New Boy Scout boss Robert Gates says scouts need a 'blunt talk' about homosexuality

Former Defense Secretary Robert Gates has taken over as head of Boy Scouts of America at a time when scout enrollment is dropping and the organization faces challenges about gay rights.

Mark Zaleski/AP
Former Defense Secretary Robert Gates presents Mark Stolowitz (L) with the Silver Buffalo Medal during the Boy Scouts of America's annual meeting Friday in Nashville, Tenn. Gates was elected as the organization's new president.

Former Defense Secretary and Eagle Scout Robert Gates took the helm of the Boy Scouts of America Saturday, and right away faced the inevitable question: What does the man who worked to allow gay soldiers in the US military think about the scouts’ ban on gay leaders?

Mr. Gates hardly demurred. Had he taken leadership before 1,500 Boy Scout volunteers voted last year to allow gay Boy Scouts, but not gay Boy Scout leaders, he would have pushed the group to end the ban, he said in an AP interview.

Defense Secretary under Presidents Bush and Obama, Gates – known for not shying from tough subjects that might offend colleagues – presided over ending the controversial “don’t ask, don’t tell” military policy on homosexual troops.

But since he was not Boy Scouts of America’s leader during last summer’s contentious debate, Gates said, he’ll refrain from pushing the issue in order to go forward with his toughest task: Cooling the simmering debate and recriminations within an organization being pulled apart between its conservative base – many troops are sponsored by Christian churches – and progressive groups like Scouts for Equality.

The ongoing controversy has likely taken its toll, as the group saw a 6 percent drop in membership in 2013, compared to a more annualized rate of 4 percent. The six percent was less than what some conservative Boy Scout supporters had predicted would leave after allowing gay scouts, but still is part of a long-term withering of the 2.5 million-scout organization.

The Boy Scouts have had to look at some of the founding values it preaches – friendliness, kindness, bravery, and reverence – while traversing difficult cultural ground in a country increasingly vying for equal rights for homosexuals against deeply-held religious values among much of its leadership, membership, and donors.

Last year’s vote by the organization to allow boys who have romantic feelings for other boys was a huge step. Last year, 17-year-old Pascal Tessier of Maryland became the country’s first openly gay Eagle Scout.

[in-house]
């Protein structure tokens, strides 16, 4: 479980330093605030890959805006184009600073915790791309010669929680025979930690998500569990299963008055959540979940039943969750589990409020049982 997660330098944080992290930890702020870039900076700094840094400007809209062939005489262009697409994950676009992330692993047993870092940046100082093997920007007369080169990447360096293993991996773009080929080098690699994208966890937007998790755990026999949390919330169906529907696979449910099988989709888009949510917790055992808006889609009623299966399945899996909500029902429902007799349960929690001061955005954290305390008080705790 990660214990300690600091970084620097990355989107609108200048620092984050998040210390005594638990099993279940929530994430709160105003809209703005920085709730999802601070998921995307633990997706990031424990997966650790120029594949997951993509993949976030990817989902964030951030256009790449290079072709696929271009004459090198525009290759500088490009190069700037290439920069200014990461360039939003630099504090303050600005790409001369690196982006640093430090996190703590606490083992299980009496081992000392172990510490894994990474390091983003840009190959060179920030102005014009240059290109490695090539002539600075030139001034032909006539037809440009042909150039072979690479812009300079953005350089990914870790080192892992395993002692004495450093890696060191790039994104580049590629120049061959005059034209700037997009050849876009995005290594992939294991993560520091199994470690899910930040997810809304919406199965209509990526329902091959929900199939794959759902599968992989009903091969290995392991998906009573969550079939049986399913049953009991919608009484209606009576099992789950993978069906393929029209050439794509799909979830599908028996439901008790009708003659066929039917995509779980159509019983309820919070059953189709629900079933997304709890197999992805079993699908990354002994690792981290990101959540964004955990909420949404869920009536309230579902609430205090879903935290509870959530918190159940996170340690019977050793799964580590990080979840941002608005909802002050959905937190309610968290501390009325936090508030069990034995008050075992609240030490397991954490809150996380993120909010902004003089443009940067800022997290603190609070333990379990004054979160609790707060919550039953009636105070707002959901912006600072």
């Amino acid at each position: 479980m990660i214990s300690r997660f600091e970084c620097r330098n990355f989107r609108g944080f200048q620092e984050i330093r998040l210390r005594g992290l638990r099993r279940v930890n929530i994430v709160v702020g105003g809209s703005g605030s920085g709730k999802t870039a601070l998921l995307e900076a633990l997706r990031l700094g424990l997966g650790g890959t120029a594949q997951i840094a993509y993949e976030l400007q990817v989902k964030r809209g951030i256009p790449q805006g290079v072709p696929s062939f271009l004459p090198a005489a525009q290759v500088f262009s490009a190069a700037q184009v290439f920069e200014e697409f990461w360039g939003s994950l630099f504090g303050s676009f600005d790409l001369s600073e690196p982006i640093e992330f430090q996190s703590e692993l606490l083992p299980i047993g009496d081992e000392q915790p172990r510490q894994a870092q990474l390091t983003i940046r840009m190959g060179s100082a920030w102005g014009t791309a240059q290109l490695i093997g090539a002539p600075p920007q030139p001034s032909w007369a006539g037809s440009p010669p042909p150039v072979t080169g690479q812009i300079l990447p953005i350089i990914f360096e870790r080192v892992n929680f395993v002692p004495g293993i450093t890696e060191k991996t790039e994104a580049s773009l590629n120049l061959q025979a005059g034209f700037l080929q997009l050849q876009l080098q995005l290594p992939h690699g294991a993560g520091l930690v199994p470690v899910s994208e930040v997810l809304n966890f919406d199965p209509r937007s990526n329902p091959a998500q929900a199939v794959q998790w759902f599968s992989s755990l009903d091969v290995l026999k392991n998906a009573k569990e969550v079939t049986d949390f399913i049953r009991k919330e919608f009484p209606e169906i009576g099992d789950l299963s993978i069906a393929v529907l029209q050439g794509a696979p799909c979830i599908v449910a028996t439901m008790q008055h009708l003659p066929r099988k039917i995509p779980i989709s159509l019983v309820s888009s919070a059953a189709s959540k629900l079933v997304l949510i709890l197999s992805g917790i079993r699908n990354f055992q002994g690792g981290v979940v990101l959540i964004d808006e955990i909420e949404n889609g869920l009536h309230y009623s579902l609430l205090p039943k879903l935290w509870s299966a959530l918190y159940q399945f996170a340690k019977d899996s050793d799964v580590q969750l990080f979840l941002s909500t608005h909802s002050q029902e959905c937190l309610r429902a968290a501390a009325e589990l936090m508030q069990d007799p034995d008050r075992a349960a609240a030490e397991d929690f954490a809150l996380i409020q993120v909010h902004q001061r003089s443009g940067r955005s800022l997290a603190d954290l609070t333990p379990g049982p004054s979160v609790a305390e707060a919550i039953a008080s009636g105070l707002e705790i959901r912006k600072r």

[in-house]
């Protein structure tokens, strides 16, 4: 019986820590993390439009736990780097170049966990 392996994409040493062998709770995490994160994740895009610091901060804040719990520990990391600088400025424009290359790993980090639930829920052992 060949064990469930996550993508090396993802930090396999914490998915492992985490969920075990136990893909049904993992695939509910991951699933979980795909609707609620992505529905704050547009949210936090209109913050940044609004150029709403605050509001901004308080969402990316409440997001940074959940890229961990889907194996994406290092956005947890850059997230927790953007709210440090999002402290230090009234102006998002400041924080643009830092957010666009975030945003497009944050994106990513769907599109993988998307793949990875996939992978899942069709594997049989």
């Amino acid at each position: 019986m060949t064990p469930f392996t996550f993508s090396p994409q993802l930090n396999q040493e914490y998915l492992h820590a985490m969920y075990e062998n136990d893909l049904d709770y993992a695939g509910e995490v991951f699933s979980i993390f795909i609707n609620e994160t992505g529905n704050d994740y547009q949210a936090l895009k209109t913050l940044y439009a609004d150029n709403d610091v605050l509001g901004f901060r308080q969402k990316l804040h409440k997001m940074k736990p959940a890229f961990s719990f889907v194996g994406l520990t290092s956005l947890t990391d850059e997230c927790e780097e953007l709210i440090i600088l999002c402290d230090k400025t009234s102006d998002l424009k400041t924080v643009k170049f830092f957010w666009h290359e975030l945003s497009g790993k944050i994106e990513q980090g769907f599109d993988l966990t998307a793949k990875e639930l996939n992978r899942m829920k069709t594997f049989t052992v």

But its ban on gay leaders continues to rankle equal rights activists both inside and outside the scout community. In particular, Boy Scout leadership remembers sexual abuse scandals in the 1990s that led to strict rules that mandate that two adults are always present, and that leaders are not allowed to physically touch scouts.

“I was prepared to go further than the decision that was made," Gates told The Associated Press in an interview before the annual meeting in Nashville Saturday. "I would have supported having gay Scoutmasters, but at the same time, I fully accept the decision that was democratically arrived at by 1,500 volunteers from across the entire country."

But Gates also acknowledged a difficult reality: Even standing by openly gay youth has given rise to several new splinter groups that have begun to compete more directly with the scouts.

"Given the strong feelings – the passion – involved on both sides of this matter, I believe strongly that to re-open the membership issue or try to take last year's decision to the next step would irreparably fracture and perhaps even provoke a formal, permanent split in this movement – with the high likelihood neither side would subsequently survive on its own," Gates said.

Indeed, Gates was tapped for the next two years largely in order to help stem declining membership in an organization long known for giving boys survival skills that apply as much to nature as they do to making one’s way in society. Gates himself has credited his Eagle Scout experience for giving him the confidence to handle a five-decade public service career, including heading up the CIA and leading the US military through difficult campaigns in the Middle East.

“We need America to know what the Boy Scouts can do for the youth of America,” outgoing president Wayne Perry told the AP. He said the former defense secretary can “immediately reach an audience that we wouldn’t otherwise reach.”

To be sure, critics will likely ask Gates to directly address the gay leaders situation. But even though he’s vowed not to confront the scouts directly on last year’s decision, the Gates’ appointment will likely mean at least more soul-searching for the country’s largest youth organization.

“Welcoming gay youth is an important step forward,” along with more focus on local marketing and positive stories about scouts and scouting, Gates said – efforts that have been stymied up until now by the gay rights debate and coverage of child abuse lawsuits.

At the same time, Gates said he’d push BSA leadership for a “blunt talk” about how scouts can stay relevant and popular while holding onto its core values.

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